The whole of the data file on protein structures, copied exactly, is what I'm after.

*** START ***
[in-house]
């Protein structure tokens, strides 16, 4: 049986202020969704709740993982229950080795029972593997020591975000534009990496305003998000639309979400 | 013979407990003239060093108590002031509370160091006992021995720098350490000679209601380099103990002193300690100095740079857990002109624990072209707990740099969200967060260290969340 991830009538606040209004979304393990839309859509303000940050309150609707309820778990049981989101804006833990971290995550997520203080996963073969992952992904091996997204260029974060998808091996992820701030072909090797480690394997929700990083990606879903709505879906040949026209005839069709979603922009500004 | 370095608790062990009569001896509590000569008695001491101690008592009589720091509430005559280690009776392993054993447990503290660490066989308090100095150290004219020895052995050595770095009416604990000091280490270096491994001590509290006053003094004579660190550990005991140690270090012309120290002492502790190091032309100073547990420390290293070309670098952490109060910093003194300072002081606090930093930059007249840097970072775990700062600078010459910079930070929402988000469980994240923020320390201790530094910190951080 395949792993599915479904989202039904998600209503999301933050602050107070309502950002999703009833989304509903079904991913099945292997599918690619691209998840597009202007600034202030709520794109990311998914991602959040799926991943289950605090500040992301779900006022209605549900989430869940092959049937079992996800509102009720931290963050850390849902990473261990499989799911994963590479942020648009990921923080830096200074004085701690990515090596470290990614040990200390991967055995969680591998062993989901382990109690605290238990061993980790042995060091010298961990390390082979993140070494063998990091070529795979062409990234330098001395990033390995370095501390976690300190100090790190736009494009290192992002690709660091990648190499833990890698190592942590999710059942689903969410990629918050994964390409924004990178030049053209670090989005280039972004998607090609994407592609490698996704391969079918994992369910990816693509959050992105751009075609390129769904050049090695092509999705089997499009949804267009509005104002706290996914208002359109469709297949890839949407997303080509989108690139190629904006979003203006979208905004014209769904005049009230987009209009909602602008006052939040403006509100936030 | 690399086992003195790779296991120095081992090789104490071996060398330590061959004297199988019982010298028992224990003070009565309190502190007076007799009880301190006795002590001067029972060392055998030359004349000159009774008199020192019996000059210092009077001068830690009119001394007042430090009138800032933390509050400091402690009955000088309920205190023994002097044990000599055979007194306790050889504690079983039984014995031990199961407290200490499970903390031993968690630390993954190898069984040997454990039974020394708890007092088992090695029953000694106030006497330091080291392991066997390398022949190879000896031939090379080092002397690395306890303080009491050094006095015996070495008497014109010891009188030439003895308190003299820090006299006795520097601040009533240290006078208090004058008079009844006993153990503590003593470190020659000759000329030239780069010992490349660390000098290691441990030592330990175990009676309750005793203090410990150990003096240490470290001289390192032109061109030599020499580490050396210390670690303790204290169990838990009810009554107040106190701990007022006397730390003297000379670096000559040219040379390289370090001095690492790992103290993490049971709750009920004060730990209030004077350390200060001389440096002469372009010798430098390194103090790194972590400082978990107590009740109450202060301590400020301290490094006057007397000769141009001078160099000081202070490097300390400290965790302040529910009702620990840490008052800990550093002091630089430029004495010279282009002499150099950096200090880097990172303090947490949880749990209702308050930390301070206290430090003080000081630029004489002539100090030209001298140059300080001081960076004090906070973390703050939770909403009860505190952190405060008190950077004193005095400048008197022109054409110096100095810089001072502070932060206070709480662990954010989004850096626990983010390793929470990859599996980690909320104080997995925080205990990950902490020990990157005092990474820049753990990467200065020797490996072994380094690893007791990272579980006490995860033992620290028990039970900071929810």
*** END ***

[in-house]
């Protein structure tokens, strides 16, 4: 049986202020969704709740993982229950080795029972593997020591975000534009990496305003998000639309979400 | 013979407990003239060093108590002031509370160091006992021995720098350490000679209601380099103990002193300690100095740079857990002109624990072209707990740099969200967060260290969340 991830009538606040209004979304393990839309859509303000940050309150609707309820778990049981989101804006833990971290995550997520203080996963073969992952992904091996997204260029974060998808091996992820701030072909090797480690394997929700990083990606879903709505879906040949026209005839069709979603922009500004 | 370095608790062990009569001896509590000569008695001491101690008592009589720091509430005559280690009776392993054993447990503290660490066989308090100095150290004219020895052995050595770095009416604990000091280490270096491994001590509290006053003094004579660190550990005991140690270090012309120290002492502790190091032309100073547990420390290293070309670098952490109060910093003194300072002081606090930093930059007249840097970072775990700062600078010459910079930070929402988000469980994240923020320390201790530094910190951080 395949792993599915479904989202039904998600209503999301933050602050107070309502950002999703009833989304509903079904991913099945292997599918690619691209998840597009202007600034202030709520794109990311998914991602959040799926991943289950605090500040992301779900006022209605549900989430869940092959049937079992996800509102009720931290963050850390849902990473261990499989799911994963590479942020648009990921923080830096200074004085701690990515090596470290990614040990200390991967055995969680591998062993989901382990109690605290238990061993980790042995060091010298961990390390082979993140070494063998990091070529795979062409990234330098001395990033390995370095501390976690300190100090790190736009494009290192992002690709660091990648190499833990890698190592942590999710059942689903969410990629918050994964390409924004990178030049053209670090989005280039972004998607090609994407592609490698996704391969079918994992369910990816693509959050992105751009075609390129769904050049090695092509999705089997499009949804267009509005104002706290996914208002359109469709297949890839949407997303080509989108690139190629904006979003203006979208905004014209769904005049009230987009209009909602602008006052939040403006509100936030 | 690399086992003195790779296991120095081992090789104490071996060398330590061959004297199988019982010298028992224990003070009565309190502190007076007799009880301190006795002590001067029972060392055998030359004349000159009774008199020192019996000059210092009077001068830690009119001394007042430090009138800032933390509050400091402690009955000088309920205190023994002097044990000599055979007194306790050889504690079983039984014995031990199961407290200490499970903390031993968690630390993954190898069984040997454990039974020394708890007092088992090695029953000694106030006497330091080291392991066997390398022949190879000896031939090379080092002397690395306890303080009491050094006095015996070495008497014109010891009188030439003895308190003299820090006299006795520097601040009533240290006078208090004058008079009844006993153990503590003593470190020659000759000329030239780069010992490349660390000098290691441990030592330990175990009676309750005793203090410990150990003096240490470290001289390192032109061109030599020499580490050396210390670690303790204290169990838990009810009554107040106190701990007022006397730390003297000379670096000559040219040379390289370090001095690492790992103290993490049971709750009920004060730990209030004077350390200060001389440096002469372009010798430098390194103090790194972590400082978990107590009740109450202060301590400020301290490094006057007397000769141009001078160099000081202070490097300390400290965790302040529910009702620990840490008052800990550093002091630089430029004495010279282009002499150099950096200090880097990172303090947490949880749990209702308050930390301070206290430090003080000081630029004489002539100090030209001298140059300080001081960076004090906070973390703050939770909403009860505190952190405060008190950077004193005095400048008197022109054409110096100095810089001072502070932060206070709480662990954010989004850096626990983010390793929470990859599996980690909320104080997995925080205990990950902490020990990157005092990474820049753990990467200065020797490996072994380094690893007791990272579980006490995860033992620290028990039970900071929810």